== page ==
… and Lent begins …

I’ve been musing for days – weeks, probably – for something to do on here for Lent. I thought about posting music; I thought about Bible studies: I thought perhaps another attempt at ‘poetry’. I thought about a film a week or so for Lent (I still might do that, actually, if I can get the time). I thought about reflections on giving things up or taking things on as a discipline for the period. I thought about my frustration with how far we seem to have drifted from Jesus’ instructions on fasting, especially when it comes to fasting from social media: advertising it rather it than hiding it (the latter being what Jesus explicitly prefers).

I thought about advertising a just cause every so often for Lent. I thought about green issues, carbon fasting or recycling more. I thoughts about reading book for Lent – a Bible book or something else. I thought about using the period more intentionally to get to the gym. I thought about dieting. I thought about fasting from food once or twice a week.

I thought about chocolate, alcohol, caffeine, shaving, not shaving, my language, my thought life, television, social media, music, films. I thought about dog walks, about cooking, cleaning, saving, giving, buying presents, doing favours, being more welcoming, being more generous, being kinder.

In sum, I thought about a lot.

Then I realised that Lent had actually started, and I hadn’t noticed.

As far as I could tell, God didn’t seem to mind.

On her birthday

It was my wife’s birthday this week, so I wrote this. 

uslondon2012Happy Birthday to Bev, my favourite human being.

42 years of fun, championing the poor, challenging others to be more, courageous honesty, beauty, fearlessness, wisdom, and changing hair colours.

She’s even better than you think she is. After all she’s still married to me despite being on the other end of the bullying, rumours, scheming against us and general nastiness that comes along with the good parts of my calling.

She supports me through Ankylosing Spondylitis, chronic depression, anxiety, PTSD, two learning disabilities and inspires me to keep going.

She always sees and expects the best of people even if they can’t see it themselves.

She dreams impossible dreams and makes them happen.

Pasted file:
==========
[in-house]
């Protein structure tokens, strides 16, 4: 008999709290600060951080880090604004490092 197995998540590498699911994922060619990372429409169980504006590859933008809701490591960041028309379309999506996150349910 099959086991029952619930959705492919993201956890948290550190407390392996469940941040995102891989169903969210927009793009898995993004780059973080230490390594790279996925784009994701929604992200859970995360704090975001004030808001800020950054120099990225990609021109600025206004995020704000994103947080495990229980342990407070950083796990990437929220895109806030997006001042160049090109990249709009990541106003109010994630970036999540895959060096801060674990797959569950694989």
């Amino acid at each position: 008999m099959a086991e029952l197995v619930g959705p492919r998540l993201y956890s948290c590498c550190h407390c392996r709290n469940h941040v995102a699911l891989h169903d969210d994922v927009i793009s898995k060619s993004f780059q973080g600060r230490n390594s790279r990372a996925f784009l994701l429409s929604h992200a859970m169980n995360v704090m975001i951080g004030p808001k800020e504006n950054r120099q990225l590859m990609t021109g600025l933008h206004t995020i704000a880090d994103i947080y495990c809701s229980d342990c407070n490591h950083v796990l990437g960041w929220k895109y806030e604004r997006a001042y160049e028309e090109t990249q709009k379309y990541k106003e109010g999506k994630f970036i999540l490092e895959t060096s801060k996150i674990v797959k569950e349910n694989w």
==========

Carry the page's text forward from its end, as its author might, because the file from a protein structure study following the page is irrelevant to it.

She drags the future into the present.

She defends those who won’t or can’t defend themselves.

She’s not worried about reputation or approval or being good by the standards of a broken world.

She’s always learning.

She’s a brilliant photographer.

She’s an organiser.

She’s kind and good and true.

Some seem to insist on believing the worst of her and still she keeps going and keeps being who God calls her to be.

She’s a blessing in the truest sense of the word.

If you don’t know her, or don’t believe me, it’s your loss.

Pride

It’s disconcerting when the news of your childhood becomes the historical movies of your adulthood. Pride did nothing if not confirm for me that I have officially hit middle-age.

It’s a British comedic-drama about events during the Miners Strike in the UK of 1984 (I was 11, just about aware of what was going on in the wider-world). It focuses on two small communities: one is a small mining town in Wales of the sort that suffered most during that time. The other is a London-based group of gay and lesbian people who form LGSM (Lesbians and Gays Support the Miners). They take on the small Welsh community as a project for which to fundraise. The film is that story, of unlikely friendships and culture-clashes. In tone it is closes to British comedies like The Full Monty or Brassed Off; an edge of social realism and a triumph of underdogs storyline.

There’s some fine performances – Bill Nighy is at his understated best, drawing laughs at times without uttering a word; the comedic tone sits well with some serious themes of social distress and prejudice and it’s hard not to leave the cinema without at least a small air-punch of satisfaction at the film’s feel good narrative arc.